tue 07/02/2023

America

The Whale review - Brendan Fraser stars in a fat suit

Yes, Brendan Fraser gives a fine, Oscar-nominated performance as a morbidly obese man in director Darren Aronfsky’s mawkish, voyeuristic The Whale. Best known for Gods and Monsters, George of the Jungle and the Mummy trilogy, and more recent TV...

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The Fabelmans review - Spielberg remembers with wit and wonder

Spielberg sometimes directed The Fabelmans through a film of tears, as he recreated his cinema’s origins. Lightly fictionalising his own family history, it turns an autobiographical key to previous films, while being fundamentally different to...

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'Time Out of Mind' Revisited - a deep focus take on classic Dylan

The 1997 release of Time Out of Mind was the resurrection of an artist who appeared to have wandered off the reservation some years before, lost in transit on his Never Ending Tour, trailed by an army of "Bobcats" who followed him for show after...

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Blu-ray: Reservoir Dogs

Quentin Tarantino’s is the first voice you hear in Reservoir Dogs (1992), riffing on Madonna’s “Like a Virgin”. The gang of fellow robbers we see gathered round his character all talk like versions of the obsessive ex-video store clerk at times...

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Watch on the Rhine, Donmar Warehouse review - Lillian Hellman's 1940 play is still asking awkward questions

We’re reminded, in a grainy black and white video framing device, that, as late as the summer of 1941, the USA saw World War II as just another European war. As brilliantly illustrated in Phillip Roth’s The Plot Against America, not only was such...

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A Man Called Otto review - Tom Hanks stars but doesn't sparkle

There are going to be people who enjoy A Man Called Otto I’m sure, but it’s definitely not a film for hardened cynics or Tom Hanks' finest hour. It’s a remake of 2017’s Swedish black comedy, A Man called Ove – itself based...

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The Pale Blue Eye review - telltale hearts

Edgar Allan Poe fathered the detective genre as well as a school of Gothic horror, and Scott Cooper’s adaptation of Louis Bayard’s 1830-set novel acts as an origin story for the author and the whodunnit.Augustus Landor (Christian Bale) is the...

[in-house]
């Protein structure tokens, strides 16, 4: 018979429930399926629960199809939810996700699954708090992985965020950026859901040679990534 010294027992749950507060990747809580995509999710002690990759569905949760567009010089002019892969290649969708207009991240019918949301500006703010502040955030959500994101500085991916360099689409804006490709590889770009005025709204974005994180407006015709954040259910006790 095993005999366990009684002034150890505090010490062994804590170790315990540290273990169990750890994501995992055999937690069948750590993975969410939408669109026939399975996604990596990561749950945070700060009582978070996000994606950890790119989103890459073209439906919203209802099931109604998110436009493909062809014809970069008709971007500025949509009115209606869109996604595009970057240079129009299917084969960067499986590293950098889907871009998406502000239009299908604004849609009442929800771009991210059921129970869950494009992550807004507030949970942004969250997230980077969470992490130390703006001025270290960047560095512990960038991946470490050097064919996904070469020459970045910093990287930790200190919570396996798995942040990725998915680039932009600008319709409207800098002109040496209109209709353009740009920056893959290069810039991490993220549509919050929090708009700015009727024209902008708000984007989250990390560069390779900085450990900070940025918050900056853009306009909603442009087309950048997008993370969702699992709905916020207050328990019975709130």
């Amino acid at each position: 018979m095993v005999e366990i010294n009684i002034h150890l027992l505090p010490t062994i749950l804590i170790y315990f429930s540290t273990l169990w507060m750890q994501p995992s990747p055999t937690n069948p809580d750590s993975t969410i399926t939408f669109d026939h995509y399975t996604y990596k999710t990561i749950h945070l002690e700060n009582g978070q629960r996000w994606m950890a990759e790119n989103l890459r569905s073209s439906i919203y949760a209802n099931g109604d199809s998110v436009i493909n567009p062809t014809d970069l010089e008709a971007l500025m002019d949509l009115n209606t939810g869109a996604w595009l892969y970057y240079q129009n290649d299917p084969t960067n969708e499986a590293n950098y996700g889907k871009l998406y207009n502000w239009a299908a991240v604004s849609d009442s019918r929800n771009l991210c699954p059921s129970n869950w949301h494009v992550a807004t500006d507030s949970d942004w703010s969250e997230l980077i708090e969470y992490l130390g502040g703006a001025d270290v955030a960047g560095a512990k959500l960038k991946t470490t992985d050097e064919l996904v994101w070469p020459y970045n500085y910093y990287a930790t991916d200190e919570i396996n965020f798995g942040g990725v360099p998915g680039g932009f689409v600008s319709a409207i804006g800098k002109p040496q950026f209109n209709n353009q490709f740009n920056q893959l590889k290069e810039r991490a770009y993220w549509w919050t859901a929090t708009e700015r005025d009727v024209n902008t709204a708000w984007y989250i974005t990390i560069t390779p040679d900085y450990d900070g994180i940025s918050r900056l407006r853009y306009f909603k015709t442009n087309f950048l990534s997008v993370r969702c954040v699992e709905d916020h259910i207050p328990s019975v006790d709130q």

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theartsdesk Q&A: filmmaker Mike Hodges

It can be reasonably argued that Mike Hodges, who died on 17 December, was the finest director of British crime films since Alfred Hitchcock. Though Hodges succeeded in other genres, his Get Carter (1971), Croupier (1998), and...

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Adam Sweeting's Top 10 Films of 2022

1. Nightmare AlleyIt’s the late 1930s, and the America depicted here is still lost in the purgatory of the Great Depression. Director Guillermo del Toro has described it as “a straight, really dark story”, but it grips like a sinister,...

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10 Questions for comedian Alex Edelman

US comic Alex Edelman first came to the attention of British audiences in 2014, when he was named best newcomer in the Edinburgh Comedy Awards for his show Millennial, in which, said one critic, “he regales us with tales of smart-arsery and backchat...

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Sons of the Prophet, Hampstead Theatre review - perfect mix of pain and comedy

Pain is, at one and the same time, something to avoid, and also something you can use. Kahlil Gibran, the Lebanese-American mystical author of the 1923 best-seller The Prophet, concludes that, despite suffering, “all is well”, but how true is that?...

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Harry & Meghan, Netflix review - at home with the Harkles

There’s no stopping Harry and Meghan. Logic, reason and facts can’t stand in the way of their “war on oppression and injustice” and determination to become “advocates of healing”. Even though their notorious interview with Oprah Winfrey was littered...

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